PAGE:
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Class size effects on student achievement: heterogeneity across abilities and fields

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  • Maria De Paola
  • Michela Ponzo
  • Vincenzo Scoppa

Abstract

In this paper, we analyze class size effects on college students exploiting data from a project offering special remedial courses in mathematics and language skills to freshmen enrolled at an Italian medium-sized public university. To estimate the effects of class size, we exploit the fact that students and teachers are virtually randomly assigned to teaching classes of different sizes. From our analysis, it emerges that controlling for a number of individual characteristics, larger classes determine a significant and sizeable negative effect on student performance in mathematics. Importantly, this negative effect is significantly larger for low-ability students and negligible for high-ability ones. On the other hand, class size effects do not appear to be relevant for student achievement in language skills.

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File URL: http://hdl.handle.net/10.1080/09645292.2010.511811
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Bibliographic Info

Article provided by Taylor & Francis Journals in its journal Education Economics.

Volume (Year): 21 (2013)
Issue (Month): 2 (March)
Pages: 135-153

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Handle: RePEc:taf:edecon:v:21:y:2013:i:2:p:135-153

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References

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  1. Woessmann, Ludger & West, Martin R., 2002. "Class-Size Effects in School Systems Around the World: Evidence from Between-Grade Variation in TIMSS," IZA Discussion Papers 485, Institute for the Study of Labor (IZA).
  2. Alan B. Krueger, 2002. "Economic Considerations and Class Size," NBER Working Papers 8875, National Bureau of Economic Research, Inc.
  3. David Card & Alan Krueger, 1990. "Does School Quality Matter? Returns to Education and the Characteristics of Public Schools in the United States," NBER Working Papers 3358, National Bureau of Economic Research, Inc.
  4. De Paola, Maria & Scoppa, Vincenzo, 2009. "Effects of Class Size on Achievement of College Students," MPRA Paper 16945, University Library of Munich, Germany.
  5. Jonah E. Rockoff, 2004. "The Impact of Individual Teachers on Student Achievement: Evidence from Panel Data," American Economic Review, American Economic Association, vol. 94(2), pages 247-252, May.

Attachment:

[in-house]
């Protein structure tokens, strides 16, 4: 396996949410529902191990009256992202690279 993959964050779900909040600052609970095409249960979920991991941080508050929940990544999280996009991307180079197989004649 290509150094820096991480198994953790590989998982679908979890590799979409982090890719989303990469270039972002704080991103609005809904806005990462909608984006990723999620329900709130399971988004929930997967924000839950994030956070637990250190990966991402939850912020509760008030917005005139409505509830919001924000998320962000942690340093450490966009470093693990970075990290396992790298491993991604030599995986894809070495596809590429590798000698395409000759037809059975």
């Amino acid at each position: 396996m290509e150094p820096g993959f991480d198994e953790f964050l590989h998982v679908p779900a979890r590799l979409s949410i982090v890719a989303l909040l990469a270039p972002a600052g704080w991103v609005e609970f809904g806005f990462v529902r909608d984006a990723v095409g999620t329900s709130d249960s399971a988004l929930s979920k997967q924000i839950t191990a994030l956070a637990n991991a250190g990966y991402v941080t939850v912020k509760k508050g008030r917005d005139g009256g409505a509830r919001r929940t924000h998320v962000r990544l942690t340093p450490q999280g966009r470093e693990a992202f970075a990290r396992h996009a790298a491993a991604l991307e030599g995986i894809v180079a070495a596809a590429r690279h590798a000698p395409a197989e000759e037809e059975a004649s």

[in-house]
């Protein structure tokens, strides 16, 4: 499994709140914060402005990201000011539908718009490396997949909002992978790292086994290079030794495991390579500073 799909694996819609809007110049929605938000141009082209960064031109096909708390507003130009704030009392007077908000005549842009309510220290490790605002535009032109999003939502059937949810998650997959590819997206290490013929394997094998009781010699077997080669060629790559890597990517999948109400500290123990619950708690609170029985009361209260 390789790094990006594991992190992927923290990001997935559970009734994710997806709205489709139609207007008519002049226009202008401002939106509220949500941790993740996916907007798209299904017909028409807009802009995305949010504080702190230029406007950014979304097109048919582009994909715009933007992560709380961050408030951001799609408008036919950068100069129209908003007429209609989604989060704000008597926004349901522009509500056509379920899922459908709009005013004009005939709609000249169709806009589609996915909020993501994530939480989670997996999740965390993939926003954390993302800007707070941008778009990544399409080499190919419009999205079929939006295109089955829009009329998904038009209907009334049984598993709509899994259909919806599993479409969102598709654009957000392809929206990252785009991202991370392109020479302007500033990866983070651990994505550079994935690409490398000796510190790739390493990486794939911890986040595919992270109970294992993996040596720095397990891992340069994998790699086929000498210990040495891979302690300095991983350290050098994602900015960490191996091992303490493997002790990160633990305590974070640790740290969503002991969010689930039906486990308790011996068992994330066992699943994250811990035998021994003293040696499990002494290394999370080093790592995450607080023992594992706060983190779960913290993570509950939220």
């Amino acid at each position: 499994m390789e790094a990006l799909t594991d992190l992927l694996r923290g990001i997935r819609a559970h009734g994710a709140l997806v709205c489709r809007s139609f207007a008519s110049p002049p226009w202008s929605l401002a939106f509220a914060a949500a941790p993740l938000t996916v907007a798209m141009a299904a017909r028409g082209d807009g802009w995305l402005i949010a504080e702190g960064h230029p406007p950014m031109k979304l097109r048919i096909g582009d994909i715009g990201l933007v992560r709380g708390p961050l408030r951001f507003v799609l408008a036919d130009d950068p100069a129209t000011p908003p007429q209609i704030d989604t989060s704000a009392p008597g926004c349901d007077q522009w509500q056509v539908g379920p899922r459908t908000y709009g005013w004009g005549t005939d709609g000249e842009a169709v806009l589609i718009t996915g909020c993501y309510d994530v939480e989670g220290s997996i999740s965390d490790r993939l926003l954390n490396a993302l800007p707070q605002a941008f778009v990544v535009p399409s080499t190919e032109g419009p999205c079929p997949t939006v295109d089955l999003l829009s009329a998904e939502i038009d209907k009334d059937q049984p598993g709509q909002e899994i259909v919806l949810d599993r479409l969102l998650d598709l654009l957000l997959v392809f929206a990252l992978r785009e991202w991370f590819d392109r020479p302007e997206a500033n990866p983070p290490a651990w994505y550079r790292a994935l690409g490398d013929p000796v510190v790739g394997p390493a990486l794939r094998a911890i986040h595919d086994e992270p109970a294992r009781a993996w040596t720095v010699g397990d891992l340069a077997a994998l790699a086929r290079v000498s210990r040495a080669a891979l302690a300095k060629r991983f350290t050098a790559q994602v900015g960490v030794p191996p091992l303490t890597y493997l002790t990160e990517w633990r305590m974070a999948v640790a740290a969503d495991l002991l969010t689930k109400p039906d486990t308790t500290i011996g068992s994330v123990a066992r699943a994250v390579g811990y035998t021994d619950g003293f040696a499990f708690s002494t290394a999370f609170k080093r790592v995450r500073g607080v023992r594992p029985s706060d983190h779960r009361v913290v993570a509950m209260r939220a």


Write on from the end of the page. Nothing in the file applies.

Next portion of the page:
6. Moulton, Brent R., 1986. "Random group effects and the precision of regression estimates," Journal of Econometrics, Elsevier, vol. 32(3), pages 385-397, August.
  7. Eric A. Hanushek & John F. Kain & Steven G. Rivkin, 1998. "Teachers, Schools, and Academic Achievement," NBER Working Papers 6691, National Bureau of Economic Research, Inc.
  8. Marte Rønning & Edvin Leuven & Hessel Oosterbeek, 2008. "Quasi-experimental estimates of the effect of class size on achievement in Norway," Working Paper Series 9308, Department of Economics, Norwegian University of Science and Technology.
  9. Oriana Bandiera & Valentino Larcinese & Imran Rasul, 2010. "Heterogeneous Class Size Effects: New Evidence from a Panel of University Students," Economic Journal, Royal Economic Society, vol. 120(549), pages 1365-1398, December.
  10. Eric A. Hanushek, 2002. "Publicly Provided Education," NBER Working Papers 8799, National Bureau of Economic Research, Inc.
  11. Hanushek, Eric A, 1986. "The Economics of Schooling: Production and Efficiency in Public Schools," Journal of Economic Literature, American Economic Association, vol. 24(3), pages 1141-77, September.
  12. Caroline M. Hoxby, 2000. "The Effects Of Class Size On Student Achievement: New Evidence From Population Variation," The Quarterly Journal of Economics, MIT Press, vol. 115(4), pages 1239-1285, November.
  13. Joshua D. Angrist & Victor Lavy, 1999. "Using Maimonides' Rule To Estimate The Effect Of Class Size On Scholastic Achievement," The Quarterly Journal of Economics, MIT Press, vol. 114(2), pages 533-575, May.
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Cited by:
  1. Brunello, Giorgio & De Paola, Maria, 2013. "The Costs of Early School Leaving in Europe," IZA Discussion Papers 7791, Institute for the Study of Labor (IZA).

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